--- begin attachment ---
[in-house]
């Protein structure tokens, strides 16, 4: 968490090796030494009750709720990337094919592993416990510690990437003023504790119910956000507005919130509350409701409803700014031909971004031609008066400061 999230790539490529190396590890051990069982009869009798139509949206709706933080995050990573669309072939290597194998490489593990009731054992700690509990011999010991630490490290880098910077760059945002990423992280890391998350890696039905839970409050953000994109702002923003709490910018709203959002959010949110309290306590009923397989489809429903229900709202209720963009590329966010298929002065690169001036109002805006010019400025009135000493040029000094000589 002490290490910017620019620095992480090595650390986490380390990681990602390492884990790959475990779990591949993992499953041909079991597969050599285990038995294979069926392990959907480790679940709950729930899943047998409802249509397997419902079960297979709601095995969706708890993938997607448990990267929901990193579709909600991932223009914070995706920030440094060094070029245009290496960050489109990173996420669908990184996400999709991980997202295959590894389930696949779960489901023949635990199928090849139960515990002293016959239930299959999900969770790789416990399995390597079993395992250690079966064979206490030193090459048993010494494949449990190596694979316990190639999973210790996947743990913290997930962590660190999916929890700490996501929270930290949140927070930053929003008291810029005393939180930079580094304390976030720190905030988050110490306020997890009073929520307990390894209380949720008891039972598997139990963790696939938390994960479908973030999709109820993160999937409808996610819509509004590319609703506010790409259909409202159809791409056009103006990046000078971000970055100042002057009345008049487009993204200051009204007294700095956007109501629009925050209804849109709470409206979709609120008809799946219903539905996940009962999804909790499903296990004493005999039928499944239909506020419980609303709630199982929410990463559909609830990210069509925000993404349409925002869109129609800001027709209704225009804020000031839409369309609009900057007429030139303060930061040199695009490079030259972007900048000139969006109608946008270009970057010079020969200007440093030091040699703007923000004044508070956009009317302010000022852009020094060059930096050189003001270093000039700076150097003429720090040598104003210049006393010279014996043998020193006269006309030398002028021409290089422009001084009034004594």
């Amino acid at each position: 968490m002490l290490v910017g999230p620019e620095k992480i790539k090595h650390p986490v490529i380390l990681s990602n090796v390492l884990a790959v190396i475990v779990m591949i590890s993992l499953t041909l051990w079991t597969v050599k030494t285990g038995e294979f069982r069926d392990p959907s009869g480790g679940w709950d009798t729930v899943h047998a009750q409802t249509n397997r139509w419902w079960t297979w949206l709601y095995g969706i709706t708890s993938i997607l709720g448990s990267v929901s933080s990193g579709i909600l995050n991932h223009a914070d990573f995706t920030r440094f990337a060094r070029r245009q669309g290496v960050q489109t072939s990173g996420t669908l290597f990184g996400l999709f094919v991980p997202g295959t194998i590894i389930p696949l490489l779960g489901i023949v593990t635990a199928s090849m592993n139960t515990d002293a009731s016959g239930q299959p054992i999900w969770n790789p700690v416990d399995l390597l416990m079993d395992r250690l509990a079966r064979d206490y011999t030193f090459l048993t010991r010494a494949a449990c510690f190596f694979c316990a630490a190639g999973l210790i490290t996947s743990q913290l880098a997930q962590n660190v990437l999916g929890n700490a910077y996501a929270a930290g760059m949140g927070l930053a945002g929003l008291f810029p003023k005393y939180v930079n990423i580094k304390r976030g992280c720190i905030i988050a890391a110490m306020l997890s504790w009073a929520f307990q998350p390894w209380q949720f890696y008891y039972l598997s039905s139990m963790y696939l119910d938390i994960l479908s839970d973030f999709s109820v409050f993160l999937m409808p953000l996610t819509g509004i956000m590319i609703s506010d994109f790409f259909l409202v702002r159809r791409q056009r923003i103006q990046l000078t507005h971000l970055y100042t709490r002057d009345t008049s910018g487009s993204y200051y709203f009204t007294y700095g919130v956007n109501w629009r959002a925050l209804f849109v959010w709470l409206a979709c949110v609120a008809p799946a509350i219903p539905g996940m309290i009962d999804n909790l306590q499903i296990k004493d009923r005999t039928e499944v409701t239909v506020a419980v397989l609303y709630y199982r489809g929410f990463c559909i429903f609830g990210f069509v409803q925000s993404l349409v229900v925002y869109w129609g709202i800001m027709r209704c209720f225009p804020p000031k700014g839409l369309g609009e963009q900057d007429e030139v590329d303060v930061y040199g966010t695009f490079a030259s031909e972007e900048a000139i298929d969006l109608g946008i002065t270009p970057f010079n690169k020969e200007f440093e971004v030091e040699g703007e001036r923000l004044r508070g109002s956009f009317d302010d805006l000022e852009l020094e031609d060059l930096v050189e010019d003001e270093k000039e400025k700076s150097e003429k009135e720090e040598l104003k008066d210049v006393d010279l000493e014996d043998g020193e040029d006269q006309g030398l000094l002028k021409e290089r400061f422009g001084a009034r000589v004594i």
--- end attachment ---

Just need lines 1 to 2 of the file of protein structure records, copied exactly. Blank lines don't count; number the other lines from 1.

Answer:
[in-house]
């Protein structure tokens, strides 16, 4: 968490090796030494009750709720990337094919592993416990510690990437003023504790119910956000507005919130509350409701409803700014031909971004031609008066400061 999230790539490529190396590890051990069982009869009798139509949206709706933080995050990573669309072939290597194998490489593990009731054992700690509990011999010991630490490290880098910077760059945002990423992280890391998350890696039905839970409050953000994109702002923003709490910018709203959002959010949110309290306590009923397989489809429903229900709202209720963009590329966010298929002065690169001036109002805006010019400025009135000493040029000094000589 002490290490910017620019620095992480090595650390986490380390990681990602390492884990790959475990779990591949993992499953041909079991597969050599285990038995294979069926392990959907480790679940709950729930899943047998409802249509397997419902079960297979709601095995969706708890993938997607448990990267929901990193579709909600991932223009914070995706920030440094060094070029245009290496960050489109990173996420669908990184996400999709991980997202295959590894389930696949779960489901023949635990199928090849139960515990002293016959239930299959999900969770790789416990399995390597079993395992250690079966064979206490030193090459048993010494494949449990190596694979316990190639999973210790996947743990913290997930962590660190999916929890700490996501929270930290949140927070930053929003008291810029005393939180930079580094304390976030720190905030988050110490306020997890009073929520307990390894209380949720008891039972598997139990963790696939938390994960479908973030999709109820993160999937409808996610819509509004590319609703506010790409259909409202159809791409056009103006990046000078971000970055100042002057009345008049487009993204200051009204007294700095956007109501629009925050209804849109709470409206979709609120008809799946219903539905996940009962999804909790499903296990004493005999039928499944239909506020419980609303709630199982929410990463559909609830990210069509925000993404349409925002869109129609800001027709209704225009804020000031839409369309609009900057007429030139303060930061040199695009490079030259972007900048000139969006109608946008270009970057010079020969200007440093030091040699703007923000004044508070956009009317302010000022852009020094060059930096050189003001270093000039700076150097003429720090040598104003210049006393010279014996043998020193006269006309030398002028021409290089422009001084009034004594």